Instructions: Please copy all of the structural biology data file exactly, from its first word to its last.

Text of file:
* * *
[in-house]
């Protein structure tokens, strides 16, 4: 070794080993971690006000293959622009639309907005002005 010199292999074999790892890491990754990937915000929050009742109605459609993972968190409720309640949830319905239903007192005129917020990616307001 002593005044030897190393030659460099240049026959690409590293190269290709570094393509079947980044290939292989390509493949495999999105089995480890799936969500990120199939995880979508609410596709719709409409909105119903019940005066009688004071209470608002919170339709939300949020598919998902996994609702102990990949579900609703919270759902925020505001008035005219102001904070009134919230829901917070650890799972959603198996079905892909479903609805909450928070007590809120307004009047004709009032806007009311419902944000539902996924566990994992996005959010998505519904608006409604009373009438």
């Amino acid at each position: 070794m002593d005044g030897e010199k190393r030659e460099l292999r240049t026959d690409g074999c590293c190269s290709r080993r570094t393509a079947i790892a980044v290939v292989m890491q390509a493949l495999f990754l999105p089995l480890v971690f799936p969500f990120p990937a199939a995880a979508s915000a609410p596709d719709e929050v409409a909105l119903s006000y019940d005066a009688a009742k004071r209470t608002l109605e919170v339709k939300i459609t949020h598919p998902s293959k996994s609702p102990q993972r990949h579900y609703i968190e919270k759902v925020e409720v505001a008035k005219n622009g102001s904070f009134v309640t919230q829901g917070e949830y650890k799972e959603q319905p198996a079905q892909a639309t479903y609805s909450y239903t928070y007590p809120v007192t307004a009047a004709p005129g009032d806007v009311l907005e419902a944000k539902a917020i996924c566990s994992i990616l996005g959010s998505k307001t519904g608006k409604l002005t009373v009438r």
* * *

[in-house]
């Protein structure tokens, strides 16, 4: 070794080993971690006000293959622009639309907005002005 010199292999074999790892890491990754990937915000929050009742109605459609993972968190409720309640949830319905239903007192005129917020990616307001 002593005044030897190393030659460099240049026959690409590293190269290709570094393509079947980044290939292989390509493949495999999105089995480890799936969500990120199939995880979508609410596709719709409409909105119903019940005066009688004071209470608002919170339709939300949020598919998902996994609702102990990949579900609703919270759902925020505001008035005219102001904070009134919230829901917070650890799972959603198996079905892909479903609805909450928070007590809120307004009047004709009032806007009311419902944000539902996924566990994992996005959010998505519904608006409604009373009438």
């Amino acid at each position: 070794m002593d005044g030897e010199k190393r030659e460099l292999r240049t026959d690409g074999c590293c190269s290709r080993r570094t393509a079947i790892a980044v290939v292989m890491q390509a493949l495999f990754l999105p089995l480890v971690f799936p969500f990120p990937a199939a995880a979508s915000a609410p596709d719709e929050v409409a909105l119903s006000y019940d005066a009688a009742k004071r209470t608002l109605e919170v339709k939300i459609t949020h598919p998902s293959k996994s609702p102990q993972r990949h579900y609703i968190e919270k759902v925020e409720v505001a008035k005219n622009g102001s904070f009134v309640t919230q829901g917070e949830y650890k799972e959603q319905p198996a079905q892909a639309t479903y609805s909450y239903t928070y007590p809120v007192t307004a009047a004709p005129g009032d806007v009311l907005e419902a944000k539902a917020i996924c566990s994992i990616l996005g959010s998505k307001t519904g608006k409604l002005t009373v009438r």